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Gade faults Warner for appointing Cavedo, calling judge 'racist'; Cavedo calls it 'disgusting lie'

Gade faults Warner for appointing Cavedo, calling judge 'racist'; Cavedo calls it 'disgusting lie'

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Daniel Gade, the Republican opponent to Sen. Mark Warner, D-Va., spoke last month during a campaign event at Hardywood Brewery.

GOP U.S. Senate candidate Daniel Gade is criticizing Sen. Mark Warner, D-Va., for appointing Richmond Circuit Court Judge Bradley B. Cavedo to the bench as governor in 2002, calling him a "known segregationist" and a "racist judge."

Asked about Gade's characterization, Cavedo said in an email on Monday: "I am going to decline to respond to this appalling and disgusting lie."

Cavedo, who has served on Richmond's circuit court for 18 years, is the judge who initially blocked Gov. Ralph Northam's plan to take down the Robert E. Lee statue on Monument Avenue. In July Cavedo recused himself from cases related to the Lee statue because his home is in the Monument Avenue Historic District.

Gade's campaign says the candidate's assertion - in a debate with Warner Saturday night at Norfolk State University - is based on a column Cavedo wrote for the University of Richmond student newspaper in 1977.

In the signed column Cavedo, editor of the paper's editorial page, criticized President Jimmy Carter’s instant voter registration plan, saying it would "allow the parasites of this nation to become the dominating force in politics."

Referring to Cavedo, Gade said to Warner during the debate: "He said that Black people are parasites and he said they would suck billions of dollars out of our economy, and yet you appointed him anyway, so don't preach to me about what I need to say. You need to talk about your own actions."

In the column Cavedo did not specifically mention Blacks or attack the concept of desegregation. But he criticized what he called a "massive" court imposed busing plan that he said "nearly wrecked" his high school education.

Warner appointed Cavedo to the judgeship in July 2002. The General Assembly first elected him the next year and has elected him twice more.

Warner said at the debate that when he gave Cavedo the interim appointment it "was part of an arrangement where there were a series of judges put forward by the Republicans and judges put forward by the Democrats."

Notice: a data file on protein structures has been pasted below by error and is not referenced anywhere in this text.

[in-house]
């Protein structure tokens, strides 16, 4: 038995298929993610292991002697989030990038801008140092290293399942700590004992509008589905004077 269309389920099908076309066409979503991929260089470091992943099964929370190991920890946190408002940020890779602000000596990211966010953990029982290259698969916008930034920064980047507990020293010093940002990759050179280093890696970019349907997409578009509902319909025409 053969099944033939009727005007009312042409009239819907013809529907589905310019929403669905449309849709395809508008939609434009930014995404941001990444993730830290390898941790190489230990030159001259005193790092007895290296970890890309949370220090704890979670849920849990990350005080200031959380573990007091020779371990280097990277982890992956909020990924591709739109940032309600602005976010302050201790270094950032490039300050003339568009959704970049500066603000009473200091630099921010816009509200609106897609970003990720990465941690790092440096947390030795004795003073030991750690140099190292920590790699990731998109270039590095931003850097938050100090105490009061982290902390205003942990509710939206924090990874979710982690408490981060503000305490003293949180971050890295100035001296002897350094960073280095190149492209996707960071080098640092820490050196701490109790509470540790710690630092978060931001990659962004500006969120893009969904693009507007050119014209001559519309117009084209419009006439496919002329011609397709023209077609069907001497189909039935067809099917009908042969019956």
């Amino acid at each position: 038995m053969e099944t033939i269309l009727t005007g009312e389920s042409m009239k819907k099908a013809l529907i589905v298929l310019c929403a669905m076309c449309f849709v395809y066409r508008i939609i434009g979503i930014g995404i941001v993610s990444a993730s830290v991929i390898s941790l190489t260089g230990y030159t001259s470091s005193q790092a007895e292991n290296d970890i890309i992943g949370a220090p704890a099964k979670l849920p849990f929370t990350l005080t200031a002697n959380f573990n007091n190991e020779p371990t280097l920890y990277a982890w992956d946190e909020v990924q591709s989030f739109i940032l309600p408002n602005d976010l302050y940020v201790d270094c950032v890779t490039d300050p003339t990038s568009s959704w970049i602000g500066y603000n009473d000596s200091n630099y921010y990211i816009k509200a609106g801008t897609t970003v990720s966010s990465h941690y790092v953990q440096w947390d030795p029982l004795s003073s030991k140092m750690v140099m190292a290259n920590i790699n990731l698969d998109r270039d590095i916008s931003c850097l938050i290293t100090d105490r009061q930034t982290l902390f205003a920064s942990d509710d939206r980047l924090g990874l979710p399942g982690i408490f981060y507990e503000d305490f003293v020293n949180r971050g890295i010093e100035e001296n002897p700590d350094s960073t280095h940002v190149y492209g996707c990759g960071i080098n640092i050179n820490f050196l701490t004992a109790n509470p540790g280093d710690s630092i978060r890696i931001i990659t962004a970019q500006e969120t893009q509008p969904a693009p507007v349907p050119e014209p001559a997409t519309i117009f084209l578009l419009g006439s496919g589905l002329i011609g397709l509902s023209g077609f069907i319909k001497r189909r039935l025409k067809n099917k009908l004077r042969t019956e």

Warner said: "That was only done" in conjunction with what was then a GOP-controlled legislature.

Gade responded: "Going along with a deal is hardly an act of political courage, hardly a profile in courage." He criticized Warner for "sticking with your record of having appointed a racist judge."

In the 1977 column, titled "What does U.S. life offer me?" Cavedo wrote that he planned to leave the U.S. after graduating from college, adding: "and I may never come back."

Cavedo wrote: "I will be leaving the solicitous paternalism of the federal courts which among other things nearly wrecked my high school education by instituting a massive busing plan that caused more upheaval in my school and my life than most people could imagine."

In 1970 U.S. District Judge Robert Merhige Jr. imposed a busing plan in the city of Richmond in an effort to alter racial imbalances in the city's schools. In 1972 the judge sought to extend the program to the suburbs. The 4th U.S. Circuit Court of Appeals overturned his decision.

Over the summer Richmond lawyer David Baugh filed a complaint against Cavedo with Virginia’s Judicial Inquiry and Review Commission, a panel Cavedo once led. Baugh asserted that Cavedo should be removed from the bench, citing rulings Cavedo had made in the Lee statue case while living in the historic district. He also cited Cavedo's 1977 column. (The commission does not confirm or comment on matters that come before it.)

In a July email to a Times-Dispatch reporter, Cavedo wrote: "He complains about something I said 43 years ago in college. That college kid did not exist after 1977."

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Twitter: @AndrewCainRTD

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